Athy Model School
Athy Model School Ethos
Athy Model School is a primary school under the patronage of the Department of Education, with a Church of Ireland ethos. We endeavour to enable each child to acquire a set of moral values based on the ethos of the school.
We encourage parents and children to involve themselves in the activities of both the Church of Ireland community and the wider community. However, we have due recognition of all other beliefs and cultures and we respect cultural and religious diversity.
History of the School
In 1831, an educational system was set up in Ireland. One of its main aims was to provide trained teachers to work in the new national schools. The idea was that able pupils would be encouraged to stay at national school as monitors and train under an experienced teacher. Therefore the concept of the ‘model school’ was set up as non-denominational national schools.
When the Commissioners of National Education began teacher training, it set up a Central Training Institution in Marlborough Street, Dublin with three central model schools for boys, girls and infants.
In 1834, steps were taken to extend both the model schools and the training establishment. Between 1848 and 1857, other model schools were built in Limerick, Galway, Clonmel, Waterford, Kilkenny, Trim, Dunmanway, Newry, Ballymena, Coleraine, Belfast and of course Athy.
In 1870, the Royal Commission into Primary Education examined the model school system and recommended that the schools should be closed and that the buildings should be used as ordinary locally managed national schools. Teacher training was to move into residential training colleges offering one-two year full time courses and model schools were to be used for teaching practice only.
Athy Model School
In 1848, plans were being made for the Athy District Model School. The Duke of Leinster agreed to lease his land for ‘educational purposes’. On the 26th June 1848, the 99 year lease was drawn up.
In 1850 building began on this Tudor Gothic School at a cost of £8,224.21. It consisted of a male and female school with an adjoining agricultural school, together with a headmaster’s residence and dormitory accommodation for trainee teachers and agricultural schools.
The Model School was officially opened on 12th August, 1852. Mr. John Walshe was principal of the school, assisted by John Henderson and pupil teachers William Patterson and Charles Dodd.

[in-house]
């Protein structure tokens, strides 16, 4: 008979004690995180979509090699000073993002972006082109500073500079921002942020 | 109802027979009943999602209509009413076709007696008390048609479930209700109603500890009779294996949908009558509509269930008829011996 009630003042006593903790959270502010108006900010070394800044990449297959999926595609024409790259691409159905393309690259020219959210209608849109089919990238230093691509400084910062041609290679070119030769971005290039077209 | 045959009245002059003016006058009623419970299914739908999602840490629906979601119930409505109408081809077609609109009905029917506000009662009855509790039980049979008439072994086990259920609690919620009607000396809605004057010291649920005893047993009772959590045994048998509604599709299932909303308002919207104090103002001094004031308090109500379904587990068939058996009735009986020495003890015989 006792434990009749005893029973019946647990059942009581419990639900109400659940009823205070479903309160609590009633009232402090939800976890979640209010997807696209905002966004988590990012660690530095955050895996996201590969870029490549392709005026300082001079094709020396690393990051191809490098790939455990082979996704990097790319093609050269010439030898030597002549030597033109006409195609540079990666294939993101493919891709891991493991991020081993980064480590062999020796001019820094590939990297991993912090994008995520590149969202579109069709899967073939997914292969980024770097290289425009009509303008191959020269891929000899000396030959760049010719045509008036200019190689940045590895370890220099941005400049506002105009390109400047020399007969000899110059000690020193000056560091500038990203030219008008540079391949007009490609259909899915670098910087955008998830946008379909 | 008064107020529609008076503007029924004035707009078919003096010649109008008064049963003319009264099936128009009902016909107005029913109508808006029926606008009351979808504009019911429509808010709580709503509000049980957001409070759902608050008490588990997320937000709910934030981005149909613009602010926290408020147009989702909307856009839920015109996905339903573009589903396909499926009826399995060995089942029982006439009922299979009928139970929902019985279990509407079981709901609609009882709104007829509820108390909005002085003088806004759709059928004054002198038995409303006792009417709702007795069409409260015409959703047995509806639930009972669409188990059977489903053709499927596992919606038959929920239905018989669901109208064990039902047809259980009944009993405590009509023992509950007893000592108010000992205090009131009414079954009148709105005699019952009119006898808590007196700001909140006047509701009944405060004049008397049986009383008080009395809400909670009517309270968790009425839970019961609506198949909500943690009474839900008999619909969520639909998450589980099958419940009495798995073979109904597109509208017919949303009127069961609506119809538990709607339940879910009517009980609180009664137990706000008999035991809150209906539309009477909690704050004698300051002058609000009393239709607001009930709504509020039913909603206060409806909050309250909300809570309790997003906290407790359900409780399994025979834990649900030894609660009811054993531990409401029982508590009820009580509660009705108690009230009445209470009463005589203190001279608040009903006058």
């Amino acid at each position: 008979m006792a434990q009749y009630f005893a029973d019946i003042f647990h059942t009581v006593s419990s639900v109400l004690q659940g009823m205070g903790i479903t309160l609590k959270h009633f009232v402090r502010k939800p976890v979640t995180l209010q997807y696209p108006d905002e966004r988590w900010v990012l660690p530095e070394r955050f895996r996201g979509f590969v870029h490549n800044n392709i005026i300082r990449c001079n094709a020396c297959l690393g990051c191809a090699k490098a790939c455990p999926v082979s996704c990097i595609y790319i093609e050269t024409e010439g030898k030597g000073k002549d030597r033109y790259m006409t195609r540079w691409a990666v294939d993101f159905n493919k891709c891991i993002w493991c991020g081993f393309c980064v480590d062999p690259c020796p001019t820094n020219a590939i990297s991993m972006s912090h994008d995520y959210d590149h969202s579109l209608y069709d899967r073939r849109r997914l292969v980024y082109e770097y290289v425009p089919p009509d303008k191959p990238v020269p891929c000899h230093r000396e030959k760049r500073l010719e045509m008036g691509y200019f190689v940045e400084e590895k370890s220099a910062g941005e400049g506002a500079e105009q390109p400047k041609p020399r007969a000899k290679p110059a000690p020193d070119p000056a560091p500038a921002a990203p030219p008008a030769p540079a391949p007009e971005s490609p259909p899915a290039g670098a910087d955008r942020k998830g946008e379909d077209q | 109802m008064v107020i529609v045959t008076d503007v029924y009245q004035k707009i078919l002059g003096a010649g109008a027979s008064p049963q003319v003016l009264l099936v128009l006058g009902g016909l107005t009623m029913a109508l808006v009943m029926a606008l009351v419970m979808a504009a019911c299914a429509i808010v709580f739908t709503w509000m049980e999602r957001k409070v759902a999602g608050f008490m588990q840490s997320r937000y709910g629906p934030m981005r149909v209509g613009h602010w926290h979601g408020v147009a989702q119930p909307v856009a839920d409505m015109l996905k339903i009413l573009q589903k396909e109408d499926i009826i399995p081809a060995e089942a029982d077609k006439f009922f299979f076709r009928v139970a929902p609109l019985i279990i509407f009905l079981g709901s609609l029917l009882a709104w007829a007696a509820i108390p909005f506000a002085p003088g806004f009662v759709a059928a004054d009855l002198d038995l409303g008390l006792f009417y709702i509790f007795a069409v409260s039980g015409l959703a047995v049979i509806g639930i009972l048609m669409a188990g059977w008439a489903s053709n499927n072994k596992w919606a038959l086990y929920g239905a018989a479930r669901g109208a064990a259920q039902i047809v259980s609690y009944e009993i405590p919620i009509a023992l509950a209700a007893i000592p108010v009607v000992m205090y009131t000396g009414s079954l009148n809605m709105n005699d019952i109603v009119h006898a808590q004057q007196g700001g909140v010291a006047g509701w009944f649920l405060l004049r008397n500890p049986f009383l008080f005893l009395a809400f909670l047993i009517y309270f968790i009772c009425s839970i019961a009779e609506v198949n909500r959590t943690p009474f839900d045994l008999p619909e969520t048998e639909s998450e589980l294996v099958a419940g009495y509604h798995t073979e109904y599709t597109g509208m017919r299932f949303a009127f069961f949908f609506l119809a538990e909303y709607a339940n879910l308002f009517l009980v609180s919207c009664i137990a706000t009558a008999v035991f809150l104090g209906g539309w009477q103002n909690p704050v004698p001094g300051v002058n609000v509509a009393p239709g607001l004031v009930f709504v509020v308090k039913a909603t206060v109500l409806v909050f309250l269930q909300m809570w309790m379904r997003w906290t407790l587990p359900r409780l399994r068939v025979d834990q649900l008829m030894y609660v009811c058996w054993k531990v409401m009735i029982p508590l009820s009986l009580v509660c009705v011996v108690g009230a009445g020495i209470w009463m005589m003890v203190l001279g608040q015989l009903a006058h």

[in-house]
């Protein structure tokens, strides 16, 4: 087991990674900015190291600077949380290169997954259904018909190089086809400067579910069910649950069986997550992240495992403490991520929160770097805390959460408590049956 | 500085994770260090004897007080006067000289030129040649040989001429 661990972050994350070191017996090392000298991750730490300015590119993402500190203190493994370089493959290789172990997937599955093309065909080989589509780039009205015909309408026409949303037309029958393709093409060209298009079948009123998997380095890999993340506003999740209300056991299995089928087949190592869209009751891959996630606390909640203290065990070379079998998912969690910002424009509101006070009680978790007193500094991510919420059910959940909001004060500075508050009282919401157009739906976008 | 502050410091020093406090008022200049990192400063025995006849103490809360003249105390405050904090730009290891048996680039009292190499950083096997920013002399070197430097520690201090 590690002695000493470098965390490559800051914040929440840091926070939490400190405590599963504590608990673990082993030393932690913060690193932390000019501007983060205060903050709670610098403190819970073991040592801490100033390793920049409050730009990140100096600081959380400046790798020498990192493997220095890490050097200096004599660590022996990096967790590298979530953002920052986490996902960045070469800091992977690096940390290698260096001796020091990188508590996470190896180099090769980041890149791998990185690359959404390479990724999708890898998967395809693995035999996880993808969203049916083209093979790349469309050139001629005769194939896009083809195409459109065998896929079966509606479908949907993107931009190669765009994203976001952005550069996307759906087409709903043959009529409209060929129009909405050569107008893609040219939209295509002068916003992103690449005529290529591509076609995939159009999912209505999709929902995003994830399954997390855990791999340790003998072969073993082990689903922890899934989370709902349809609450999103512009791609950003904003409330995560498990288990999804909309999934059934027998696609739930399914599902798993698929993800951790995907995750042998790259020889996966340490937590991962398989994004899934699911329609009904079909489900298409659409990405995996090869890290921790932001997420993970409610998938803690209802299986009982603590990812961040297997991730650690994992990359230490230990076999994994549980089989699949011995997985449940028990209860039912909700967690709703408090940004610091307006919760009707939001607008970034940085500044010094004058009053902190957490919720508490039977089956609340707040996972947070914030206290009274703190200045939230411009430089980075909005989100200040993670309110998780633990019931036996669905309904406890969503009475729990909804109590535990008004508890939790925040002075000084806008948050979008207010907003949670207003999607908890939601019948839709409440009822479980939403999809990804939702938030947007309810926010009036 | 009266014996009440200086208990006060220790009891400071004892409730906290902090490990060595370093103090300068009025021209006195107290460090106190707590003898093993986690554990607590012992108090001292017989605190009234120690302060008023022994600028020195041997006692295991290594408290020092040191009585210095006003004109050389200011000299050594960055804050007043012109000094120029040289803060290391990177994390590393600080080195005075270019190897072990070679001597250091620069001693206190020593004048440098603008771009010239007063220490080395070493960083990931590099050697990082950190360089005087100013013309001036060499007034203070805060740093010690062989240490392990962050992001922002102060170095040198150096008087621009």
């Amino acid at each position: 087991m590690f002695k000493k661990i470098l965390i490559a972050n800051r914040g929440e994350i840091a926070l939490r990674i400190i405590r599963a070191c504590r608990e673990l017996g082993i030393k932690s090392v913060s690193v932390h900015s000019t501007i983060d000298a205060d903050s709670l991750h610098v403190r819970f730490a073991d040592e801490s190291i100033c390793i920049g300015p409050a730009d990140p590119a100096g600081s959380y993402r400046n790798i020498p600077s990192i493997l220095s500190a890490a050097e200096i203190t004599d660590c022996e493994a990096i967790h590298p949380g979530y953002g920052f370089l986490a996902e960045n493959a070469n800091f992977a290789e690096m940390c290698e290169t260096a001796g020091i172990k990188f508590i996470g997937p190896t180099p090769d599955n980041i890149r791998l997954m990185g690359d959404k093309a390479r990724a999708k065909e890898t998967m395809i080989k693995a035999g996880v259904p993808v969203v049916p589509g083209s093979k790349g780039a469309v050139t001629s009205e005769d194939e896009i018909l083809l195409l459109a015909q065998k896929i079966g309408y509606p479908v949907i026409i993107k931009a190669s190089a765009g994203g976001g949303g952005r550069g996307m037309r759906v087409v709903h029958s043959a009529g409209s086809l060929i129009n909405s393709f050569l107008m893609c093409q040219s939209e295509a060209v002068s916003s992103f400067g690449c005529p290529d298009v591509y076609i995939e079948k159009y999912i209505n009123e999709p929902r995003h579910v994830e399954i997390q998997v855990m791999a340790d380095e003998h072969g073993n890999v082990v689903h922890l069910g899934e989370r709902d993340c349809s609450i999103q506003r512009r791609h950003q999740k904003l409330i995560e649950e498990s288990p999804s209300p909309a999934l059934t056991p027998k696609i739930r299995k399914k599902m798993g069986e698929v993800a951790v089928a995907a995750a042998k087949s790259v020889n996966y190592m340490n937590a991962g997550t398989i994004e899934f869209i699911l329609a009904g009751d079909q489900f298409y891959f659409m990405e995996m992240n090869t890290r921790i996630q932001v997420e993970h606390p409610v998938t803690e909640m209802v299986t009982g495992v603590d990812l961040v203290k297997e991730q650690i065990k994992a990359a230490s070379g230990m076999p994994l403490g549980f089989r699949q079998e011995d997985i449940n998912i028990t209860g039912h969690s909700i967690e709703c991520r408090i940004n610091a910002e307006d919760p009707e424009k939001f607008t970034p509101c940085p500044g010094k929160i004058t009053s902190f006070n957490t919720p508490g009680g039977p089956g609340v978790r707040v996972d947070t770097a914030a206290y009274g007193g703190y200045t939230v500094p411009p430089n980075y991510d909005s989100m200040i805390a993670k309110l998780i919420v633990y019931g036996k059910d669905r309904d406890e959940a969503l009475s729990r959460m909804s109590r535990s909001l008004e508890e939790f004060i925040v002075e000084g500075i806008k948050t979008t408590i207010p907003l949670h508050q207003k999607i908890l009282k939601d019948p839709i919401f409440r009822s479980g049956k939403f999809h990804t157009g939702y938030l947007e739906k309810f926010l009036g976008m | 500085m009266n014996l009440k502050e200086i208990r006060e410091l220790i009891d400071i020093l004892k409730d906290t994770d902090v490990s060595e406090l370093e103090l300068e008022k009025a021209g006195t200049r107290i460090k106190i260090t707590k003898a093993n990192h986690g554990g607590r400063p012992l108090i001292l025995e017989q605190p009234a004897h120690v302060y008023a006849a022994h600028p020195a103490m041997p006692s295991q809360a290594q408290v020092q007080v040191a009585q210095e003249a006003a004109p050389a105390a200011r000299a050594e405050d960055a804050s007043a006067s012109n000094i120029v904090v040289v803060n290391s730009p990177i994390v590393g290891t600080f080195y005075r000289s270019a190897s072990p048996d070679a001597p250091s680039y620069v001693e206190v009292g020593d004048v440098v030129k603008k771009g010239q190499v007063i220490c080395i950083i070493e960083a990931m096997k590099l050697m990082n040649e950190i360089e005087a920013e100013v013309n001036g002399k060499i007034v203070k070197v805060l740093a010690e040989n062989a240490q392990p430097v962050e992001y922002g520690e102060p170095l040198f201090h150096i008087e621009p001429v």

Mrs. Anne O’Reilly was headmistress of the girl’s school, assisted by Bessie Glover and Amelia Craig was headmistress of the infants section, assisted by Mrs. Maguire.
On its first day, 13 boys, 1 girl and 1 infant were enrolled. By the following February, the school had 207 on its register and 281 by September 1853.
In each succeeding year up to 1856, when 567 children were enrolled, the Model School attracted more and more local children to its non-denominational classes.
It achieved its highest enrolment in 1858 when 582 children were listed on the school registers.
In the agricultural school pupils received training in the latest farming methods on the farm attached to the school. This extended to 64 acres in 1855 but was sold by auction when the agricultural school closed in September 1880.
The District Model School remained open but with a reduced number of children on its roles the majority of them now being of the protestant faiths.
By 1881, Mr Patrick Doogan had taken over as principal of the Model School. Mrs. Anne O’Reilly remained as headmistress of the girls’ school and Harriet Souter was in charge of the infants.
In 1901, Mr. Daniel Rice became the new principal of the newly named National Model School. There were six in the family: his wife Margaret, their baby son, a servant Mary Price and two boarders in the school- pupil teachers Cassells Cordner and John English Bolton, both aged 17.
The whole school was re-roofed and decorated in the early 1990s. Due to the deteriorating condition of some of the ‘no longer used’ rooms in the school, and the urgent need for facilities for the V.T.O.S (Vocational Training Opportunity System), an arrangement was reached to accommodate them in the school. They moved into a totally separated area, which included the old ‘turf-room’ and the infant’s extension with the junior play-ground as their entrance and car park.
In 1970, a temporary home was found for the Garda Síochána at the Model School in the old headmaster’s house, and adjoining unused rooms facing the Dublin Road. The gardaí remained there until 1985 when they moved into their newly built premises at the rear of Duke Street.
The Model School building was sadly destroyed by fire in March 2010. Kildare VEC arranged for the immediate accommodation of pupils and staff in a section of the newly built Athy College, in Tomard, on the Monasterevin Road.
In September 2011, pupils and staff moved to what is the new Athy Model School, on the Athy Educational Campus, Tomard, Athy. The Model School shares the campus with Athy College, Gaelscoil Áth Í and Scoil Phádraig Naofa.
It is interesting now that DCU is going to be at the centre of education whether they are aware of the early origins of National School education there?
Also we make available the article we published by Bro Eoin yesterday.
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